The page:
The luxury tax threshold came about because of teams and owners who heavily spent on free agents and on the international market. There once was a time where the New York Yankees owned everything, some may remember, and some may not. If there was a free agent on the market that the Yankees wanted, they got him. If that free agent didn’t work out instantly and there was an upgrade on the trade market that July, the Yankees got him too. If there was an international phenom coming over named Jose Contreras or Hideki Irabu, the Yankees got them too. Who was the man at the helm making all these decisions and signing off on all these paychecks? George Michael Steinbrenner III.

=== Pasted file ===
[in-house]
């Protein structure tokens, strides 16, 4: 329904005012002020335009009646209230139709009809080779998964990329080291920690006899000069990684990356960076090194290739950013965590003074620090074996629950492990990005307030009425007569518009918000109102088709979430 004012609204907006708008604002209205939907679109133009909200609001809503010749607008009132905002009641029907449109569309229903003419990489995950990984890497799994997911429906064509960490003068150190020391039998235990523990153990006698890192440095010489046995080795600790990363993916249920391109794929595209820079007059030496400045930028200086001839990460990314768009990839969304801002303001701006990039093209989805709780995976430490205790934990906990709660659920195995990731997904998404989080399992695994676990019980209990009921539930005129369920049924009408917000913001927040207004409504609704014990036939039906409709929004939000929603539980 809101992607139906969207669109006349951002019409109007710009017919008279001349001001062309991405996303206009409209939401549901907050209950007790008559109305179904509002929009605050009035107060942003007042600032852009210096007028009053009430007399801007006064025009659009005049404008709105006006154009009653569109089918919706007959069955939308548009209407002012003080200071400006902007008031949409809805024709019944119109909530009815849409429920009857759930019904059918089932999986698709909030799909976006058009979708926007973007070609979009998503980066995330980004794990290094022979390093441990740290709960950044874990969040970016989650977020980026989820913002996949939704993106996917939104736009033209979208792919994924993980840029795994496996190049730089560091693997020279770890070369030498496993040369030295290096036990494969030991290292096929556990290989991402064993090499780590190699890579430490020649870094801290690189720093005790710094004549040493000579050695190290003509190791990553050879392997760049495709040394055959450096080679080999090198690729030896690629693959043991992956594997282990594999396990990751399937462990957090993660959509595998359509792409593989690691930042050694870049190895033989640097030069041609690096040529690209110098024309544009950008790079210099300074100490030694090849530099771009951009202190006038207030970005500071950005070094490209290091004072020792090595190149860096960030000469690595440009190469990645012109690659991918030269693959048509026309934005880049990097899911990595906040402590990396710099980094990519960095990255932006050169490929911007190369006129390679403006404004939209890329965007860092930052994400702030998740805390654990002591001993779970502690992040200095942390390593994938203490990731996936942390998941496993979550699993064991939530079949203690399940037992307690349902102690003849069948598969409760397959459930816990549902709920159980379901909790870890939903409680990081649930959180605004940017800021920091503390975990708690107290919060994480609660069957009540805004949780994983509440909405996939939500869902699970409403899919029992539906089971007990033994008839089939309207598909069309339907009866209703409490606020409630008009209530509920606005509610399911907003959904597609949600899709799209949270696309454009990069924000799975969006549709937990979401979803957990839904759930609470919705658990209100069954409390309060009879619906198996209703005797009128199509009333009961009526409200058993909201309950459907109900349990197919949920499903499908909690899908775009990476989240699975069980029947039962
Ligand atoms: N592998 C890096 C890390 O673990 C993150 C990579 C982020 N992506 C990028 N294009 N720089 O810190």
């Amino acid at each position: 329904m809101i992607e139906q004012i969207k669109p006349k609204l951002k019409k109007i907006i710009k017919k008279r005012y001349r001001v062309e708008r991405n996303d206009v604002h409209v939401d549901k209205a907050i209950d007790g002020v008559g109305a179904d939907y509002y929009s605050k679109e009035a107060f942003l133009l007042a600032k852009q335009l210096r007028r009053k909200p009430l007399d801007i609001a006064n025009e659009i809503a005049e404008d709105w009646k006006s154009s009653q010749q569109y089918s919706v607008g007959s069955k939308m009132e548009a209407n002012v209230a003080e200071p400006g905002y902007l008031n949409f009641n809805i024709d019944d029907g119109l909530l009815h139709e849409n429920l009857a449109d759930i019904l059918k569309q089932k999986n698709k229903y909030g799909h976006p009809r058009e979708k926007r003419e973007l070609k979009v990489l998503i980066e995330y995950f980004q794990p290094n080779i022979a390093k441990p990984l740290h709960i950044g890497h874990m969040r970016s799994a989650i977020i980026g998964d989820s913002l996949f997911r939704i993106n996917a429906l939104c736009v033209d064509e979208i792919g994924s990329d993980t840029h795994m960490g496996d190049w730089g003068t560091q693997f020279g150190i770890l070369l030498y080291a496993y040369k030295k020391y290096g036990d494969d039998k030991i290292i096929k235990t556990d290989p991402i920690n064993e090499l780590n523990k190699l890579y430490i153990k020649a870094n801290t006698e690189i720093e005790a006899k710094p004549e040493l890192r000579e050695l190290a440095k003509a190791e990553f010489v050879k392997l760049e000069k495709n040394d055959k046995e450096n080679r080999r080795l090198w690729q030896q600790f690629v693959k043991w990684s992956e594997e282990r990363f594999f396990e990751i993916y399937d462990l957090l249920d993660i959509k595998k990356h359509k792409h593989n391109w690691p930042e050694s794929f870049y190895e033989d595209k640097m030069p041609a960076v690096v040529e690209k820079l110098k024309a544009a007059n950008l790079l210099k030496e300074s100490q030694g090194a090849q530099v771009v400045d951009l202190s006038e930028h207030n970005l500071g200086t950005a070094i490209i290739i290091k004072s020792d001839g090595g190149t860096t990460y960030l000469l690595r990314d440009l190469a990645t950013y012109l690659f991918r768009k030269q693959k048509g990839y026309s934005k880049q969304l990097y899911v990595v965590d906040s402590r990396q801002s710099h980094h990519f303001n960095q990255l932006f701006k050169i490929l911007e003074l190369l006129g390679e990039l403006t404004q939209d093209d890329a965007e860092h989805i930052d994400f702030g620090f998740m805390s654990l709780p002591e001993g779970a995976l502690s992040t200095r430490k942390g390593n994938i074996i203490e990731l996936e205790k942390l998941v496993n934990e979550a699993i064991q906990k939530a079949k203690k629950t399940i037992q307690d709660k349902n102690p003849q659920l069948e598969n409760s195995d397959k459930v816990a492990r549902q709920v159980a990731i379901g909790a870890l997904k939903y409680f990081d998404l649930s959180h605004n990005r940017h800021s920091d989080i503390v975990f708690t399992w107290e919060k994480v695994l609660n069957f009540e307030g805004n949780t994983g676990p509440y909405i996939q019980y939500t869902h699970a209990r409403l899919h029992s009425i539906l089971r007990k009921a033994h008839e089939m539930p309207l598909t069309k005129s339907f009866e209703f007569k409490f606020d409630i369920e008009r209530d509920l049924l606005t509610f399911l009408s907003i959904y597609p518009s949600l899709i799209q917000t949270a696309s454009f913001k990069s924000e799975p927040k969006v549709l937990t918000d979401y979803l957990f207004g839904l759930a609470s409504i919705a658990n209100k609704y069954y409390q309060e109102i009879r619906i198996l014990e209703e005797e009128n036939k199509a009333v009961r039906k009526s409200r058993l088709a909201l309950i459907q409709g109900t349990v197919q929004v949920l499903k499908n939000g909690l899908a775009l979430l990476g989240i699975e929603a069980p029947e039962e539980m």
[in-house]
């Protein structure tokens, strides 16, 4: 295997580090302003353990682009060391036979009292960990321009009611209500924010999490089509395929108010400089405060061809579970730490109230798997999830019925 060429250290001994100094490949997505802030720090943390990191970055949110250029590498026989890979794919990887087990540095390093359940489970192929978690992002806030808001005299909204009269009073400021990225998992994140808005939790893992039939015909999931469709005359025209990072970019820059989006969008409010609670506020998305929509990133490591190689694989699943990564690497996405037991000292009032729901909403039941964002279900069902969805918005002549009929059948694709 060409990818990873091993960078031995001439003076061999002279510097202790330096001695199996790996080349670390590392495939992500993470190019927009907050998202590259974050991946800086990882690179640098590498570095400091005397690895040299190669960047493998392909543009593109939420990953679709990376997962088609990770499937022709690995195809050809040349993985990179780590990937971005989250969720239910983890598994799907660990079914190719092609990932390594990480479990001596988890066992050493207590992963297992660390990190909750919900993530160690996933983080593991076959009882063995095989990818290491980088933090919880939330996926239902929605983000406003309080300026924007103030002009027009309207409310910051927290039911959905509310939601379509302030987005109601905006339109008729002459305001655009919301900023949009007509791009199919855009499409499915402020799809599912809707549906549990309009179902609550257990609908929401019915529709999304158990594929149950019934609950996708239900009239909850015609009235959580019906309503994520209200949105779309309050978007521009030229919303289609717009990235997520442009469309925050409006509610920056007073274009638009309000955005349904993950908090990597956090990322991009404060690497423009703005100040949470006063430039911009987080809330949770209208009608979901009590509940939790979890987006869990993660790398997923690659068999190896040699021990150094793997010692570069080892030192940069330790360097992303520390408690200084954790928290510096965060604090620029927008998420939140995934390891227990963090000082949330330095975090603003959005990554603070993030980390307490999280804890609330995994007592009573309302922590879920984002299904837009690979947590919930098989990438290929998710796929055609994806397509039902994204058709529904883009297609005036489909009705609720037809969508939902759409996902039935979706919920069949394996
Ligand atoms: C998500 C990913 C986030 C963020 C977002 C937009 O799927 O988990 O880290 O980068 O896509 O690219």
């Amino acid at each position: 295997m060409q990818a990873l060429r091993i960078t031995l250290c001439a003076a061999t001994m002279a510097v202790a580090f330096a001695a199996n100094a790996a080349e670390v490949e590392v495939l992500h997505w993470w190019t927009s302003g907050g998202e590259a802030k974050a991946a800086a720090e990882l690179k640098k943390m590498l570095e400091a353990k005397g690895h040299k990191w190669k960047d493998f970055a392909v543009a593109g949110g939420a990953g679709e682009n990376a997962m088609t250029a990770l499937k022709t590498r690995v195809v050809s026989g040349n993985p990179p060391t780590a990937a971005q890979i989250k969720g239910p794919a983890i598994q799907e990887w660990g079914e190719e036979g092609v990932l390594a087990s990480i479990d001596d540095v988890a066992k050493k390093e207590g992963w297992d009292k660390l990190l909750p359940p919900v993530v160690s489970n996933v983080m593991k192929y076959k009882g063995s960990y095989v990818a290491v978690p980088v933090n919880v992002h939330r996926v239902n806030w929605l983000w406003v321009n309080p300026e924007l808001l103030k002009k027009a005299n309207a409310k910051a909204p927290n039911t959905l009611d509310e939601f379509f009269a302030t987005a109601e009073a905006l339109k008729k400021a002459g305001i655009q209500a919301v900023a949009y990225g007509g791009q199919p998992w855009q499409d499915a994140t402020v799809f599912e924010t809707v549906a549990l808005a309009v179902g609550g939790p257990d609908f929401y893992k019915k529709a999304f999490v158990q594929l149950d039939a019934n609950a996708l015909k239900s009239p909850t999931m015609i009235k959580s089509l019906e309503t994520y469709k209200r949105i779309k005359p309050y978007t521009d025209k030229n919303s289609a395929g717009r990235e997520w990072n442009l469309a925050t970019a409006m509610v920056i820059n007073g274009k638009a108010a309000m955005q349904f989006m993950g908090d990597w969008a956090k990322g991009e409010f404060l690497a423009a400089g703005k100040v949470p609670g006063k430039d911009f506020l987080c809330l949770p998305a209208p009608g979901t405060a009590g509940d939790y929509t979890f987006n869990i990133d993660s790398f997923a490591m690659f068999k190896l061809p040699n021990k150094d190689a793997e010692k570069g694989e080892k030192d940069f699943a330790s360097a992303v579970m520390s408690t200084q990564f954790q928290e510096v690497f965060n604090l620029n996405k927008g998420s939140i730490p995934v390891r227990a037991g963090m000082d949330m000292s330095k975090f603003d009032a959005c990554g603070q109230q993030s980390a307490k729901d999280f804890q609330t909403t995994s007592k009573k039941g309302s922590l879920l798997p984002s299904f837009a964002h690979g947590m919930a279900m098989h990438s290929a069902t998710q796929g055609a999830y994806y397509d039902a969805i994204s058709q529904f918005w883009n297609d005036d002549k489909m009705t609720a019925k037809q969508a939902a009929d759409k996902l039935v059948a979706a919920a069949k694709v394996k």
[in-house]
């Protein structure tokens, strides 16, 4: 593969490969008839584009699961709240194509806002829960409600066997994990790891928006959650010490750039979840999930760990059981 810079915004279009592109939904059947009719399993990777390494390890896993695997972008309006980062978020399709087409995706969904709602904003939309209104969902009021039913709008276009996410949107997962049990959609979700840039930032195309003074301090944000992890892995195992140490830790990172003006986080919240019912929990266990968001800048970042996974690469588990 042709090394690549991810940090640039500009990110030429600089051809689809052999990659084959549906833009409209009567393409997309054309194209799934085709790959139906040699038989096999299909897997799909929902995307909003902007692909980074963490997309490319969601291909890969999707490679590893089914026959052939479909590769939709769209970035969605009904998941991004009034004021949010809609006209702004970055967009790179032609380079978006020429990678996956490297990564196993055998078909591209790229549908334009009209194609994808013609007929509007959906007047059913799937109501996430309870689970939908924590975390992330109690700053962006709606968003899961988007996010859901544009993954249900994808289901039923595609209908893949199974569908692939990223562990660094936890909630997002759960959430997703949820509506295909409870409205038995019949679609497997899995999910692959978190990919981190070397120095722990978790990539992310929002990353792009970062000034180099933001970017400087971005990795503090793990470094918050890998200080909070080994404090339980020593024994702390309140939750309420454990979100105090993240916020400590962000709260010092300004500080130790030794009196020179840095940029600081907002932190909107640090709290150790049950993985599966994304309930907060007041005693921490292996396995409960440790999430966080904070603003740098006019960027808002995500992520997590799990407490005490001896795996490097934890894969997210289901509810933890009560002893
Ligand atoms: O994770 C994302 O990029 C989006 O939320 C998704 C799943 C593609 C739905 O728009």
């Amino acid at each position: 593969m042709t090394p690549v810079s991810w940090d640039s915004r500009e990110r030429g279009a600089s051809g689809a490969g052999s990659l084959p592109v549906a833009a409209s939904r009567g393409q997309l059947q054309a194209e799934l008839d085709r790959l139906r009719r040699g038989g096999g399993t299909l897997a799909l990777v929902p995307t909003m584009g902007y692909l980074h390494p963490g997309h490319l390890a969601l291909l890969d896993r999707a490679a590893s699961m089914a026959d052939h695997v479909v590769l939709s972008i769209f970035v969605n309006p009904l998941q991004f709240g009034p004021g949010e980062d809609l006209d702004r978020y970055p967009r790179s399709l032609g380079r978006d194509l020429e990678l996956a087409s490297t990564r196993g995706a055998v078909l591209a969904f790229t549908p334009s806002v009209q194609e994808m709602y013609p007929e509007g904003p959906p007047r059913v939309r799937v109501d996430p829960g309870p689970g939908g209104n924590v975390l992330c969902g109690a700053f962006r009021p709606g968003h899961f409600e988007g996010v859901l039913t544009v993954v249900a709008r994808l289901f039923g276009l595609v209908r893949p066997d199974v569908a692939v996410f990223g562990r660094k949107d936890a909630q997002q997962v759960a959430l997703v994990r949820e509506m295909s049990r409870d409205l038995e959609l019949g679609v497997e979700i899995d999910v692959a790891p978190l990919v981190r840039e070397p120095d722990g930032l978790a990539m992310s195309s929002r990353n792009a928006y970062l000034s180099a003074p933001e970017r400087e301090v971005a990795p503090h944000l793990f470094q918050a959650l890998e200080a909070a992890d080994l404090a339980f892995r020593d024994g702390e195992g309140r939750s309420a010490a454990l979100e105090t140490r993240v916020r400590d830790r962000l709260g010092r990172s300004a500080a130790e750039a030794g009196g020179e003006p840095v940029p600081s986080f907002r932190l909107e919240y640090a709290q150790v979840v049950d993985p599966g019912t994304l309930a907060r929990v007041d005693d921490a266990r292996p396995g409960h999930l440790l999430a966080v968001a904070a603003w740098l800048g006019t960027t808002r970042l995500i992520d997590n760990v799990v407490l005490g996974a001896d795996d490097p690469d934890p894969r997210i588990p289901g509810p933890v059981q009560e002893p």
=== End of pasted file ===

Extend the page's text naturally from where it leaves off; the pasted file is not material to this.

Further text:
What was the league to do in order to counteract this? What was the Players Association to do? The only thing that they could to in order to not only curtail the dominance and the spending by the Yankees (who, if you remember, had their own television network in an era where this was virtually unheard of, unlike today) was to somehow implement a way to cap spending and bring some sort of normalcy and parity back into the game. Enter the original “competitive balance tax” and how it started way before it was implemented before the 1997 season. Let’s go back to the strike of 1994 that ended the season prematurely and ultimately cancelled the World Series. Much of what caused the strike was the disagreement between the league, the players and the owners over the control and power the teams had over their players in the salary department. Small market teams felt handcuffed by fiscal budgets while the larger market teams, like the Yankees (George Steinbrenner was still suspended from baseball at this time), refused to accept a salary cap. What did it result in? A strike. The players and the league agreed to return to the sport, albeit late, in 1995, before the two sides agreed upon a collective bargaining agreement in 1996 that would include Major League Baseball’s first ever luxury tax. The agreement states that the top five teams in terms of salaries paid would each have to pay a 34% fine on each dollar spent beyond halfway between the salaries of the 5th and 6th teams’ salaries. For example, if the 5th highest payroll in MLB that season was $100 million and the 6th highest payroll that season was $98 million the top five spending teams in the league would have to pay a 34% tax on every dollar they spent over $99 million, or whatever that median was.